Hi I had an ablation about a year and a half ago for having a tachycardia. Ever since having tachycardia i am deathly afraid to drink any alcohol, I am afraid that the tachycardia will come back. I am going out with some friends and would like to have some drinks. I had an ablation and the doctor said that it could not come back. has anyone ever had any problems with alcohol after an ablation.
I would think it should be Ok if you are cured. Did you have SVT and did your episodes mainly come on with alcohol? I have SVT about once a month and about half the time they came on after a couple glasses of wine. It seems to be getting worse though after one glass my heart feels weird.
I am having an ablation Monday and I am looking forward to having wine without worry. I would say go and have fun have a couple drinks, if you have an episode the ablation obviously did not work and you need to contact your doc. Have fun and have a drink for me...LOL
I have shared those same feelings since my ablation, only with caffeine, not alcohol. I have loosened a little and do drink tea, diet sodas, and defaf coffee. I avoid regular coffee by choice. I have had no medical advice to suggest that I can't. But for quite a while it did make me a little nervous.
Now with alcohol, that is a slightly separate issue. Alcohol carries with it its own set of health risks, one of them is the potential for heart arrhythmias. I would think if you stay within the heart healthy guidelines of not more than one drink per day for a female or two for a male, you will not have problems. More than that comes the potential to trigger any of the other alcohol related health issues.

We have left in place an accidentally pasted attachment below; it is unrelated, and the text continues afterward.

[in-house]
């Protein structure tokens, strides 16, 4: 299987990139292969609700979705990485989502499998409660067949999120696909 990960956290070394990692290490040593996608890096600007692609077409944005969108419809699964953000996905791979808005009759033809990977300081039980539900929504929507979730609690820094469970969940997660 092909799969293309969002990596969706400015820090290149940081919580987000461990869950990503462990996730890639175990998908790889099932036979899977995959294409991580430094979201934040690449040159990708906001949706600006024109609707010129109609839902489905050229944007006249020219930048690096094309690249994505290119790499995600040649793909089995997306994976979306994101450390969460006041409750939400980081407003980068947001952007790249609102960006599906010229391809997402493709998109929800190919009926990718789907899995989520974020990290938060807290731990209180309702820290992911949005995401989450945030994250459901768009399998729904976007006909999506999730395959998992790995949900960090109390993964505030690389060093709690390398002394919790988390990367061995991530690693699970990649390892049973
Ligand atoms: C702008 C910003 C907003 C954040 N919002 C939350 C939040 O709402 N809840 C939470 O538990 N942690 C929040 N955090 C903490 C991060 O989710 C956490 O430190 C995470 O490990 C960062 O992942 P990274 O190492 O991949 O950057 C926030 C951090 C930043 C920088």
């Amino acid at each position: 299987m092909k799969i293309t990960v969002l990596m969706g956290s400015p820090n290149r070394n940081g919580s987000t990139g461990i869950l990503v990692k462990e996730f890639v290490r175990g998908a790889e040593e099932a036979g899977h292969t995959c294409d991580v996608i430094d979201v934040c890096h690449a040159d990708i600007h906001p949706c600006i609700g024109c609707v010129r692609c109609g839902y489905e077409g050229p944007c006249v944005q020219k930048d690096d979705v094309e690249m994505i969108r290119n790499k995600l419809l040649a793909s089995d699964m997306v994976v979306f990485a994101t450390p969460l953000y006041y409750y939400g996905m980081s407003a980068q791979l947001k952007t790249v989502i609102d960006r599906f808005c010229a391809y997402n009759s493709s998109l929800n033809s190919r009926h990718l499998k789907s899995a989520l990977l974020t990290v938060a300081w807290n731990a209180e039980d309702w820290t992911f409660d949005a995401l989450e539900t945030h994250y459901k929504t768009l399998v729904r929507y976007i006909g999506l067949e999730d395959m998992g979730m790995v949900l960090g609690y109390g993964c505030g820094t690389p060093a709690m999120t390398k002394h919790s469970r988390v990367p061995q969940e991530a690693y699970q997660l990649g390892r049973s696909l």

I think that having had an ablation, the fear of the return of the condition is the worst problem. I have always had a daily glass of wine, but am now reconsidering. See my other post, I took an antihistamine and had three hours AFib - very disappointing, but then triggers for some are not the same as for others. Basically, if you are cured by ablation, then none of these things should make a difference - but the fear of reoccurence hangs over you constantly and it is hard to shake it off.
The first thing you should be is contact your electrophysiologist and tell him what's going on. The next thing is you should realize that you're going to experience a lot of jumpiness in the coming months as your heart builds up a scar tissue barrier across the conductive path. Let your cardiologist or elctrophysiologist make the call on what you should do next.
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